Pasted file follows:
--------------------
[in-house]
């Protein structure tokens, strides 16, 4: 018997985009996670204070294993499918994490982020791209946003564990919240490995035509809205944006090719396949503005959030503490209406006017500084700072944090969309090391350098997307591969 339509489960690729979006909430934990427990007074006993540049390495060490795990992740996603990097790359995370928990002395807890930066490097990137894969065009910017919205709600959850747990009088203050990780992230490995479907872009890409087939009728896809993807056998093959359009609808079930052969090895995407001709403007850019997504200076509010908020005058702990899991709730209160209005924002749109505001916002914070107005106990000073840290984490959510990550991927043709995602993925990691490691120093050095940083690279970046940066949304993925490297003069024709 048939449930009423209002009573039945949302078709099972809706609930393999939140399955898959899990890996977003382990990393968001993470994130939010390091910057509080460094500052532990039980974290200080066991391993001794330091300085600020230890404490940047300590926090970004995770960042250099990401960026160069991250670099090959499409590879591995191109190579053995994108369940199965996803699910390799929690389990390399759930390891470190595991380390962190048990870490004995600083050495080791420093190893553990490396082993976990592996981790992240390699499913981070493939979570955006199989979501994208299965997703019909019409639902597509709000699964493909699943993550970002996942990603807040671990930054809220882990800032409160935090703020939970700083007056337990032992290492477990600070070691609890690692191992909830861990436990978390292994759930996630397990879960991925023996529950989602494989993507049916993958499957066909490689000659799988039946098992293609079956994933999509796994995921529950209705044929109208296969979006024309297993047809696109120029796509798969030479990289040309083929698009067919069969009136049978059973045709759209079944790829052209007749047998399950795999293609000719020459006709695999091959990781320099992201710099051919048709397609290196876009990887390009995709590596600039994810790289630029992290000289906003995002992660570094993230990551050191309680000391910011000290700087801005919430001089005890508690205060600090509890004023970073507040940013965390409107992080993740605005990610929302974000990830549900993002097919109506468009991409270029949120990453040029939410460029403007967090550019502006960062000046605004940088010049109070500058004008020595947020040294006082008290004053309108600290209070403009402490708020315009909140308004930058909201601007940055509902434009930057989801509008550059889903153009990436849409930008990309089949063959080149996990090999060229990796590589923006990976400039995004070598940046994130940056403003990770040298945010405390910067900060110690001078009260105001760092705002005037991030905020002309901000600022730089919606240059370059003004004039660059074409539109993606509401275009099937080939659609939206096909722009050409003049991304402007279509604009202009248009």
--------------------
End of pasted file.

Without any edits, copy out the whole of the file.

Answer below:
[in-house]
């Protein structure tokens, strides 16, 4: 018997985009996670204070294993499918994490982020791209946003564990919240490995035509809205944006090719396949503005959030503490209406006017500084700072944090969309090391350098997307591969 339509489960690729979006909430934990427990007074006993540049390495060490795990992740996603990097790359995370928990002395807890930066490097990137894969065009910017919205709600959850747990009088203050990780992230490995479907872009890409087939009728896809993807056998093959359009609808079930052969090895995407001709403007850019997504200076509010908020005058702990899991709730209160209005924002749109505001916002914070107005106990000073840290984490959510990550991927043709995602993925990691490691120093050095940083690279970046940066949304993925490297003069024709 048939449930009423209002009573039945949302078709099972809706609930393999939140399955898959899990890996977003382990990393968001993470994130939010390091910057509080460094500052532990039980974290200080066991391993001794330091300085600020230890404490940047300590926090970004995770960042250099990401960026160069991250670099090959499409590879591995191109190579053995994108369940199965996803699910390799929690389990390399759930390891470190595991380390962190048990870490004995600083050495080791420093190893553990490396082993976990592996981790992240390699499913981070493939979570955006199989979501994208299965997703019909019409639902597509709000699964493909699943993550970002996942990603807040671990930054809220882990800032409160935090703020939970700083007056337990032992290492477990600070070691609890690692191992909830861990436990978390292994759930996630397990879960991925023996529950989602494989993507049916993958499957066909490689000659799988039946098992293609079956994933999509796994995921529950209705044929109208296969979006024309297993047809696109120029796509798969030479990289040309083929698009067919069969009136049978059973045709759209079944790829052209007749047998399950795999293609000719020459006709695999091959990781320099992201710099051919048709397609290196876009990887390009995709590596600039994810790289630029992290000289906003995002992660570094993230990551050191309680000391910011000290700087801005919430001089005890508690205060600090509890004023970073507040940013965390409107992080993740605005990610929302974000990830549900993002097919109506468009991409270029949120990453040029939410460029403007967090550019502006960062000046605004940088010049109070500058004008020595947020040294006082008290004053309108600290209070403009402490708020315009909140308004930058909201601007940055509902434009930057989801509008550059889903153009990436849409930008990309089949063959080149996990090999060229990796590589923006990976400039995004070598940046994130940056403003990770040298945010405390910067900060110690001078009260105001760092705002005037991030905020002309901000600022730089919606240059370059003004004039660059074409539109993606509401275009099937080939659609939206096909722009050409003049991304402007279509604009202009248009």